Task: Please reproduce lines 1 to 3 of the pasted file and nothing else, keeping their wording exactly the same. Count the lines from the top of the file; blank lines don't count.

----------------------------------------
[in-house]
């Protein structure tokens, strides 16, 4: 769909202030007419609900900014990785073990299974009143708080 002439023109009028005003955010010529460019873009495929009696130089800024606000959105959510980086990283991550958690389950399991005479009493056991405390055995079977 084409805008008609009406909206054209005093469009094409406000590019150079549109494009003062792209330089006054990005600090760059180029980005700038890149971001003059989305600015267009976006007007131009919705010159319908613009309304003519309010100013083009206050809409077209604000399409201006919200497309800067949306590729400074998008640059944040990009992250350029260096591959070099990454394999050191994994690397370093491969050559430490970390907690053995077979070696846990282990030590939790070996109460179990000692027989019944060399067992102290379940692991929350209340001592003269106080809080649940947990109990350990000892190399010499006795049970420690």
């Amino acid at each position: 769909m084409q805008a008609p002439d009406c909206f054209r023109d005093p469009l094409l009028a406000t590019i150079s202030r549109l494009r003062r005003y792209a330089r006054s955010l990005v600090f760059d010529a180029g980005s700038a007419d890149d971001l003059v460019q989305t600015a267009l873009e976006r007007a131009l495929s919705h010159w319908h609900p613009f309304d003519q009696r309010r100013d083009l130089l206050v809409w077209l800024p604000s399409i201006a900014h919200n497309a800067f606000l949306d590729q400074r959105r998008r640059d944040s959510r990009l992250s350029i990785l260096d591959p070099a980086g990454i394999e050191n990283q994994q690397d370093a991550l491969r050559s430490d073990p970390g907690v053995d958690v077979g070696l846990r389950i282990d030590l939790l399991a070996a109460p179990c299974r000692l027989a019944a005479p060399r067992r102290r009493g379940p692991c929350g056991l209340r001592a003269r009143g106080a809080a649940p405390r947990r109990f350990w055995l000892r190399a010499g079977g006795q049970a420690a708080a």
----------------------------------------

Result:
[in-house]
């Protein structure tokens, strides 16, 4: 769909202030007419609900900014990785073990299974009143708080 002439023109009028005003955010010529460019873009495929009696130089800024606000959105959510980086990283991550958690389950399991005479009493056991405390055995079977 084409805008008609009406909206054209005093469009094409406000590019150079549109494009003062792209330089006054990005600090760059180029980005700038890149971001003059989305600015267009976006007007131009919705010159319908613009309304003519309010100013083009206050809409077209604000399409201006919200497309800067949306590729400074998008640059944040990009992250350029260096591959070099990454394999050191994994690397370093491969050559430490970390907690053995077979070696846990282990030590939790070996109460179990000692027989019944060399067992102290379940692991929350209340001592003269106080809080649940947990109990350990000892190399010499006795049970420690």
């Amino acid at each position: 769909m084409q805008a008609p002439d009406c909206f054209r023109d005093p469009l094409l009028a406000t590019i150079s202030r549109l494009r003062r005003y792209a330089r006054s955010l990005v600090f760059d010529a180029g980005s700038a007419d890149d971001l003059v460019q989305t600015a267009l873009e976006r007007a131009l495929s919705h010159w319908h609900p613009f309304d003519q009696r309010r100013d083009l130089l206050v809409w077209l800024p604000s399409i201006a900014h919200n497309a800067f606000l949306d590729q400074r959105r998008r640059d944040s959510r990009l992250s350029i990785l260096d591959p070099a980086g990454i394999e050191n990283q994994q690397d370093a991550l491969r050559s430490d073990p970390g907690v053995d958690v077979g070696l846990r389950i282990d030590l939790l399991a070996a109460p179990c299974r000692l027989a019944a005479p060399r067992r102290r009493g379940p692991c929350g056991l209340r001592a003269r009143g106080a809080a649940p405390r947990r109990f350990w055995l000892r190399a010499g079977g006795q049970a420690a708080a």